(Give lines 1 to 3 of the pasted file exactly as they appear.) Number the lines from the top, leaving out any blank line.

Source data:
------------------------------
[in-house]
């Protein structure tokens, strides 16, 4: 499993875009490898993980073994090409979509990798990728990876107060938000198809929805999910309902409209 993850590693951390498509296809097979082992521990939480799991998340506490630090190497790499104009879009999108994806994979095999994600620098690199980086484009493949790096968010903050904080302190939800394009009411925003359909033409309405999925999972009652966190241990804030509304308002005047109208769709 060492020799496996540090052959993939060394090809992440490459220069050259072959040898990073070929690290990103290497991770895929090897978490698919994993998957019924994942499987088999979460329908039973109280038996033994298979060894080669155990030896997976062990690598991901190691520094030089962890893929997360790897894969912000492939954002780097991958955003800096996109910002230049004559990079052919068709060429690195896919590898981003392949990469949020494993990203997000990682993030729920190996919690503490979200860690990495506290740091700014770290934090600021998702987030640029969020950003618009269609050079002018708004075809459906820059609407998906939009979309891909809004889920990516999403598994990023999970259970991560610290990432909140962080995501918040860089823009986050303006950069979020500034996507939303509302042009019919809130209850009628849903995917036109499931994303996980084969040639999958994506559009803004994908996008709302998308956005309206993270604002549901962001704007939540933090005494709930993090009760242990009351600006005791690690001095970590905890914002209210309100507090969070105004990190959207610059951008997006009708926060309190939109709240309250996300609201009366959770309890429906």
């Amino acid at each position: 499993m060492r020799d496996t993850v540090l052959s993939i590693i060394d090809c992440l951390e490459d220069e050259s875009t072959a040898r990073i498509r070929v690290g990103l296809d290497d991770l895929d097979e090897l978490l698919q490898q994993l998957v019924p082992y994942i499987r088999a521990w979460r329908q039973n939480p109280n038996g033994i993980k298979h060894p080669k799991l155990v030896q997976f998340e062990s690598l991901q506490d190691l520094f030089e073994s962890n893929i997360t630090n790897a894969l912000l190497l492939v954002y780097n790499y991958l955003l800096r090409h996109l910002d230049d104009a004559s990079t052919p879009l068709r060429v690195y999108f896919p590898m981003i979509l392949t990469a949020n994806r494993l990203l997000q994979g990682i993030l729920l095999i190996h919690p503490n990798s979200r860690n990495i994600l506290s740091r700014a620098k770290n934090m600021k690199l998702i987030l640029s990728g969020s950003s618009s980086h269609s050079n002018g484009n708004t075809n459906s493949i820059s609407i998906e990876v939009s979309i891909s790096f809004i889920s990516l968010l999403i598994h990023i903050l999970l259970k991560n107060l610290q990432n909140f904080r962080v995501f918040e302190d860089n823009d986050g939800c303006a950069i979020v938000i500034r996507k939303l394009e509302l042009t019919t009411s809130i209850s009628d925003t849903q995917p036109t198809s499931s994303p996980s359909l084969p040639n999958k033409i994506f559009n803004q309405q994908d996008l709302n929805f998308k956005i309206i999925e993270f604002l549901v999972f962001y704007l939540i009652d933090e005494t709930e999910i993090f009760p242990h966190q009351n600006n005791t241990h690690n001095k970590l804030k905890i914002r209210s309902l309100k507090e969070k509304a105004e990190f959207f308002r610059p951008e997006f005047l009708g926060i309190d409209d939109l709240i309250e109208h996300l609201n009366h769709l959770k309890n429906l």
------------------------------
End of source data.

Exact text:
[in-house]
């Protein structure tokens, strides 16, 4: 499993875009490898993980073994090409979509990798990728990876107060938000198809929805999910309902409209 993850590693951390498509296809097979082992521990939480799991998340506490630090190497790499104009879009999108994806994979095999994600620098690199980086484009493949790096968010903050904080302190939800394009009411925003359909033409309405999925999972009652966190241990804030509304308002005047109208769709 060492020799496996540090052959993939060394090809992440490459220069050259072959040898990073070929690290990103290497991770895929090897978490698919994993998957019924994942499987088999979460329908039973109280038996033994298979060894080669155990030896997976062990690598991901190691520094030089962890893929997360790897894969912000492939954002780097991958955003800096996109910002230049004559990079052919068709060429690195896919590898981003392949990469949020494993990203997000990682993030729920190996919690503490979200860690990495506290740091700014770290934090600021998702987030640029969020950003618009269609050079002018708004075809459906820059609407998906939009979309891909809004889920990516999403598994990023999970259970991560610290990432909140962080995501918040860089823009986050303006950069979020500034996507939303509302042009019919809130209850009628849903995917036109499931994303996980084969040639999958994506559009803004994908996008709302998308956005309206993270604002549901962001704007939540933090005494709930993090009760242990009351600006005791690690001095970590905890914002209210309100507090969070105004990190959207610059951008997006009708926060309190939109709240309250996300609201009366959770309890429906």
């Amino acid at each position: 499993m060492r020799d496996t993850v540090l052959s993939i590693i060394d090809c992440l951390e490459d220069e050259s875009t072959a040898r990073i498509r070929v690290g990103l296809d290497d991770l895929d097979e090897l978490l698919q490898q994993l998957v019924p082992y994942i499987r088999a521990w979460r329908q039973n939480p109280n038996g033994i993980k298979h060894p080669k799991l155990v030896q997976f998340e062990s690598l991901q506490d190691l520094f030089e073994s962890n893929i997360t630090n790897a894969l912000l190497l492939v954002y780097n790499y991958l955003l800096r090409h996109l910002d230049d104009a004559s990079t052919p879009l068709r060429v690195y999108f896919p590898m981003i979509l392949t990469a949020n994806r494993l990203l997000q994979g990682i993030l729920l095999i190996h919690p503490n990798s979200r860690n990495i994600l506290s740091r700014a620098k770290n934090m600021k690199l998702i987030l640029s990728g969020s950003s618009s980086h269609s050079n002018g484009n708004t075809n459906s493949i820059s609407i998906e990876v939009s979309i891909s790096f809004i889920s990516l968010l999403i598994h990023i903050l999970l259970k991560n107060l610290q990432n909140f904080r962080v995501f918040e302190d860089n823009d986050g939800c303006a950069i979020v938000i500034r996507k939303l394009e509302l042009t019919t009411s809130i209850s009628d925003t849903q995917p036109t198809s499931s994303p996980s359909l084969p040639n999958k033409i994506f559009n803004q309405q994908d996008l709302n929805f998308k956005i309206i999925e993270f604002l549901v999972f962001y704007l939540i009652d933090e005494t709930e999910i993090f009760p242990h966190q009351n600006n005791t241990h690690n001095k970590l804030k905890i914002r209210s309902l309100k507090e969070k509304a105004e990190f959207f308002r610059p951008e997006f005047l009708g926060i309190d409209d939109l709240i309250e109208h996300l609201n009366h769709l959770k309890n429906l």